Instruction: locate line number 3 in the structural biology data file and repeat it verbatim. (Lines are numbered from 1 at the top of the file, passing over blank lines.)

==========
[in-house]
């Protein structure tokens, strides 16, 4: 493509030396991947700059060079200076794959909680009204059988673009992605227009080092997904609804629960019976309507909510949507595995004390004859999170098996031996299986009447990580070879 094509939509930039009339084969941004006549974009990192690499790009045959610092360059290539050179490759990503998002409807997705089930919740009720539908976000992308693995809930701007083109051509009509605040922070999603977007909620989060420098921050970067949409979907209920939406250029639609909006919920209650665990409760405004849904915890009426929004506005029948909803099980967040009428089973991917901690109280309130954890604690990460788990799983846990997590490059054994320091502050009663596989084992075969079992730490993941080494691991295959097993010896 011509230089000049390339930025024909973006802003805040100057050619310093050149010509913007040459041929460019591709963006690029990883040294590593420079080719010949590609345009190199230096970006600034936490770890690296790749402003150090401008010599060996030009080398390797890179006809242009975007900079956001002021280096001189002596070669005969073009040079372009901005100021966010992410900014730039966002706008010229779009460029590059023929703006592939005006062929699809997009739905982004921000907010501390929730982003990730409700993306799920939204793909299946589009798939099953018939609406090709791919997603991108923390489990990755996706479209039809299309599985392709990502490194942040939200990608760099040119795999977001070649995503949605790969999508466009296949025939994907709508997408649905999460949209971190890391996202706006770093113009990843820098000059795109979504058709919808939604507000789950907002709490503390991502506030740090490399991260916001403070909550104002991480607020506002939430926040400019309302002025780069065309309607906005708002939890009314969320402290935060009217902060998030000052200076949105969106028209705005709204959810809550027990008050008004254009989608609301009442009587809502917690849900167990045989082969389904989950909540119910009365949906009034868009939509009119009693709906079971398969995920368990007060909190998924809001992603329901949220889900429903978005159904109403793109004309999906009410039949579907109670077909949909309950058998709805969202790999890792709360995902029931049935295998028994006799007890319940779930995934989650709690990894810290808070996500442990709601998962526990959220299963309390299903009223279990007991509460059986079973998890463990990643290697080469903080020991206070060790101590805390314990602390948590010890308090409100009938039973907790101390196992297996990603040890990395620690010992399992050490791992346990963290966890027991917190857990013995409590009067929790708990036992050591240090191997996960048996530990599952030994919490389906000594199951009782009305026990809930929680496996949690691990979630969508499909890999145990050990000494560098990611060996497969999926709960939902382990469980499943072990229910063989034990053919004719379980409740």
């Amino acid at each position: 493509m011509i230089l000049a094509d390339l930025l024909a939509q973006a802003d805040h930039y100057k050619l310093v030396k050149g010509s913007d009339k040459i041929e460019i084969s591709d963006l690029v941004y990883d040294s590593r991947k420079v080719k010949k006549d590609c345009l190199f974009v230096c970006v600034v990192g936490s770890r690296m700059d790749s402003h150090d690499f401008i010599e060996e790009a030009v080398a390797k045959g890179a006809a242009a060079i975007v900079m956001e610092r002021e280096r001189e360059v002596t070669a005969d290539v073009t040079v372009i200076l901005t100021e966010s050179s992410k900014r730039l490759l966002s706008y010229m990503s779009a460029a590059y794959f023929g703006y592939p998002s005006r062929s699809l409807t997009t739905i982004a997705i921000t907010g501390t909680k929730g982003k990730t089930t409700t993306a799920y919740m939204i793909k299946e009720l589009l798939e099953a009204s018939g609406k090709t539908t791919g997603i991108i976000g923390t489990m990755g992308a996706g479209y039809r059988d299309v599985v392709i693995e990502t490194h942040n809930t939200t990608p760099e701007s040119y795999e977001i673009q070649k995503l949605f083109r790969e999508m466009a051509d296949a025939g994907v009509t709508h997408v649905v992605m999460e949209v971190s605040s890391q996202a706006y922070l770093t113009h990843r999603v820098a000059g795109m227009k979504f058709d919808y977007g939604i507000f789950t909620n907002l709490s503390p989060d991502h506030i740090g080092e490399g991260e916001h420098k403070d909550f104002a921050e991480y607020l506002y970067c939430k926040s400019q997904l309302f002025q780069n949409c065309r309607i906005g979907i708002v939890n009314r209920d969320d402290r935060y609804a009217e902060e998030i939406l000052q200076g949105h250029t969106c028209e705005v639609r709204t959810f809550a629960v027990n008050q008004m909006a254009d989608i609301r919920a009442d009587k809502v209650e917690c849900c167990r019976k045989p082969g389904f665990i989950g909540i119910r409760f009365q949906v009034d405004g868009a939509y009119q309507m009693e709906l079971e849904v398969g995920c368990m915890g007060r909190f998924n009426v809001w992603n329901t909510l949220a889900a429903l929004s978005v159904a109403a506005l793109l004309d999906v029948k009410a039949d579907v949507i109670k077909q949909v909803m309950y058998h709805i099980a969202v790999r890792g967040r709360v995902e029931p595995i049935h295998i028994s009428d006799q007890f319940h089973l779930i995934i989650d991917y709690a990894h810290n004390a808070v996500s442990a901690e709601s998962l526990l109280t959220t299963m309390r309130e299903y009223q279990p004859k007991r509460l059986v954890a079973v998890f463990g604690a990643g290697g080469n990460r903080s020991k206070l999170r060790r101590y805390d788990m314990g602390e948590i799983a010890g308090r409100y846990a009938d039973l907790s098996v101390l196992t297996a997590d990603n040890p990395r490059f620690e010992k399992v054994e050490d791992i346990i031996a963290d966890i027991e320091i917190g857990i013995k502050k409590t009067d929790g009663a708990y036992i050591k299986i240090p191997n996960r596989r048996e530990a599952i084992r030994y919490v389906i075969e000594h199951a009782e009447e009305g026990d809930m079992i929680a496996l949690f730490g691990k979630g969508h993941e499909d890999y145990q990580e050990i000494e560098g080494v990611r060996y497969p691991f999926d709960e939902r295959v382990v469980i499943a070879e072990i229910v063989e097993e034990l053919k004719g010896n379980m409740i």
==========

């Amino acid at each position: 493509m011509i230089l000049a094509d390339l930025l024909a939509q973006a802003d805040h930039y100057k050619l310093v030396k050149g010509s913007d009339k040459i041929e460019i084969s591709d963006l690029v941004y990883d040294s590593r991947k420079v080719k010949k006549d590609c345009l190199f974009v230096c970006v600034v990192g936490s770890r690296m700059d790749s402003h150090d690499f401008i010599e060996e790009a030009v080398a390797k045959g890179a006809a242009a060079i975007v900079m956001e610092r002021e280096r001189e360059v002596t070669a005969d290539v073009t040079v372009i200076l901005t100021e966010s050179s992410k900014r730039l490759l966002s706008y010229m990503s779009a460029a590059y794959f023929g703006y592939p998002s005006r062929s699809l409807t997009t739905i982004a997705i921000t907010g501390t909680k929730g982003k990730t089930t409700t993306a799920y919740m939204i793909k299946e009720l589009l798939e099953a009204s018939g609406k090709t539908t791919g997603i991108i976000g923390t489990m990755g992308a996706g479209y039809r059988d299309v599985v392709i693995e990502t490194h942040n809930t939200t990608p760099e701007s040119y795999e977001i673009q070649k995503l949605f083109r790969e999508m466009a051509d296949a025939g994907v009509t709508h997408v649905v992605m999460e949209v971190s605040s890391q996202a706006y922070l770093t113009h990843r999603v820098a000059g795109m227009k979504f058709d919808y977007g939604i507000f789950t909620n907002l709490s503390p989060d991502h506030i740090g080092e490399g991260e916001h420098k403070d909550f104002a921050e991480y607020l506002y970067c939430k926040s400019q997904l309302f002025q780069n949409c065309r309607i906005g979907i708002v939890n009314r209920d969320d402290r935060y609804a009217e902060e998030i939406l000052q200076g949105h250029t969106c028209e705005v639609r709204t959810f809550a629960v027990n008050q008004m909006a254009d989608i609301r919920a009442d009587k809502v209650e917690c849900c167990r019976k045989p082969g389904f665990i989950g909540i119910r409760f009365q949906v009034d405004g868009a939509y009119q309507m009693e709906l079971e849904v398969g995920c368990m915890g007060r909190f998924n009426v809001w992603n329901t909510l949220a889900a429903l929004s978005v159904a109403a506005l793109l004309d999906v029948k009410a039949d579907v949507i109670k077909q949909v909803m309950y058998h709805i099980a969202v790999r890792g967040r709360v995902e029931p595995i049935h295998i028994s009428d006799q007890f319940h089973l779930i995934i989650d991917y709690a990894h810290n004390a808070v996500s442990a901690e709601s998962l526990l109280t959220t299963m309390r309130e299903y009223q279990p004859k007991r509460l059986v954890a079973v998890f463990g604690a990643g290697g080469n990460r903080s020991k206070l999170r060790r101590y805390d788990m314990g602390e948590i799983a010890g308090r409100y846990a009938d039973l907790s098996v101390l196992t297996a997590d990603n040890p990395r490059f620690e010992k399992v054994e050490d791992i346990i031996a963290d966890i027991e320091i917190g857990i013995k502050k409590t009067d929790g009663a708990y036992i050591k299986i240090p191997n996960r596989r048996e530990a599952i084992r030994y919490v389906i075969e000594h199951a009782e009447e009305g026990d809930m079992i929680a496996l949690f730490g691990k979630g969508h993941e499909d890999y145990q990580e050990i000494e560098g080494v990611r060996y497969p691991f999926d709960e939902r295959v382990v469980i499943a070879e072990i229910v063989e097993e034990l053919k004719g010896n379980m409740i």